The last of the featured items in the Docklands is the bronze sculpture of Athena by artist Nasser Azam. Standing 12 meters high, it is the tallest bronze sculpture in the United Kingdom. Perhaps, somewhat ironically, she almost seems to be directing air traffic into London City Airport when the airport was the only voice against the concept when it was proposed.
That concludes the survey of the quality modeled significant structures and areas of the airport vicinity that you will likely not see while focusing on that 5.5 ° angle of descent into EGLC. The remainder of the surrounding area is very well done with an ample amount of detail and customized models as one would expect from Orbx.
Runway 09/27 is a single, grooved, 1500 meter, hard surface runway. Pilots landing at London City Airport (LCY) face two main challenges: Canary Wharf with its tall buildings is located on the approach path thereby forcing a steep descent and the runway is not even half as long as the shortest runway at Heathrow. Pilots and aircraft must be certified to manage the 5.5° approach and short take-off and landing requirements.
This greatly limits the type of aircraft that can operate here and the current short list of active, regular operation, commercial flight aircraft includes the Airbus A220-100, the Embraer E190, the Embraer E190-E2, and the DHC Dash 8-400.
The other limitations faced by the airport due to its location are imposed by some fairly strict noise limitation regulations. These restrictions include limited operation hours and disallowing airport use by helicopters and other vertical take-off or landing aircraft, single-engine aircraft, airport use by aircraft from flying or leisure clubs, aircraft operated by a single pilot, and any aircraft that does not meet strict noise limitations. So, if you are a GA pilot, the sim is the only way you will experience the challenges of EGLC.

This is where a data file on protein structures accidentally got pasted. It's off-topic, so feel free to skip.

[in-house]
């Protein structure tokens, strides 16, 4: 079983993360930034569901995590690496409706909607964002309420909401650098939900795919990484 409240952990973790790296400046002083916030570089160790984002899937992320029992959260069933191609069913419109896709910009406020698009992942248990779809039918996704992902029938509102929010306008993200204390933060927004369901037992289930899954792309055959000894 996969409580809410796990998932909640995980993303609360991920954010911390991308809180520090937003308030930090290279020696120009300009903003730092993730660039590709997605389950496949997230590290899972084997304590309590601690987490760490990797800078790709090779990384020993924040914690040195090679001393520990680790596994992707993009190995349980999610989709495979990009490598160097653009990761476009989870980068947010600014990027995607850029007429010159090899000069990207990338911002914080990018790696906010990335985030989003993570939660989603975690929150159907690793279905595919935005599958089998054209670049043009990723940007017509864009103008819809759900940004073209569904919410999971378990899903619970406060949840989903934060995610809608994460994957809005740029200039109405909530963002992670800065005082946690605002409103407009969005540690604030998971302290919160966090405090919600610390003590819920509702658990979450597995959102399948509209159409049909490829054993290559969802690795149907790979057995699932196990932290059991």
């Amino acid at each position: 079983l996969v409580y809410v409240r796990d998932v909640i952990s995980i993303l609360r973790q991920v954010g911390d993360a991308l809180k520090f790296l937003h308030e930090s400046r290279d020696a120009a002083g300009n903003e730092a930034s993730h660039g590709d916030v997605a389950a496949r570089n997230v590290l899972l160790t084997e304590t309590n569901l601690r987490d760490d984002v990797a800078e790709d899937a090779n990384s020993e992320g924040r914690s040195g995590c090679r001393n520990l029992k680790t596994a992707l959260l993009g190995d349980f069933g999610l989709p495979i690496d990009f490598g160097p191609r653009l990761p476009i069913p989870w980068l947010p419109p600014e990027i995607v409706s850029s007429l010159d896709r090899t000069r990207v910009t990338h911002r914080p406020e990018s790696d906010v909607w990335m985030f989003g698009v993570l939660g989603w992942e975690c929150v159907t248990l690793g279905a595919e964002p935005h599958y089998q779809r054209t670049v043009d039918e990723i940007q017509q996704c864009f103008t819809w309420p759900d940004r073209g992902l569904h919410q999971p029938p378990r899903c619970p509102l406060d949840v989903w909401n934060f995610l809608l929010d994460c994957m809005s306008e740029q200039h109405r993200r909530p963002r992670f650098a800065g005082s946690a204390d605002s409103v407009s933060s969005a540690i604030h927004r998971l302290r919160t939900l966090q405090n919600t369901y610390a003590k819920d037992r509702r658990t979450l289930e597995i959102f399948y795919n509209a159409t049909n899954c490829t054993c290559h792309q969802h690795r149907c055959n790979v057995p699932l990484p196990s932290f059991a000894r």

Assuming your aircraft meets the regulations and you are making that steep descent, you will land upon a tarmac that is accurately marked, well textured, and properly lit according to the published charts. Both runways feature HIALS, TDZ, and 5.5° PAPI lights. The very slight niggle here is the taxi lines on the runway are a tad off center. Of course, since this is a simulation, you don’t have to meet adhere to anything so you can land whatever you want!
Once clear of the runway, you’ll find yourself on very well marked aprons where the texture changes where the new taxiway and stands meet the originals. All the markings appear to be present and accurate throughout. Taxiway lighting is comprehensive and accurately colored and placed. It is properly effective at dusk as well as in the dark of night.
The airside structures include the tarmac side of the terminal with the old control tower and an attached garage, the small entry building at the western end of the airport, an unidentified structure that appears to be some type of facility maintenance building, and the fire station with it’s bays full of equipment.
The terminal is a very long and narrow structure for much of the length of the apron with several stands that each feature the detail of a recessed bay. The buildings are accurately reproduced with ample detail and gratifying texture work. If you care to venture into the old control tower, you will find chairs, blank terminal screens, and a counter that looks like it has seen better days. Of course, this area is no longer in use since the implementation of the digital tower.
The only complaint relevant to airside structures is the misinterpretation of the western entry area, where poles and fencing are blocking the entrance that should be modeled with gates and clear passage for vehicles.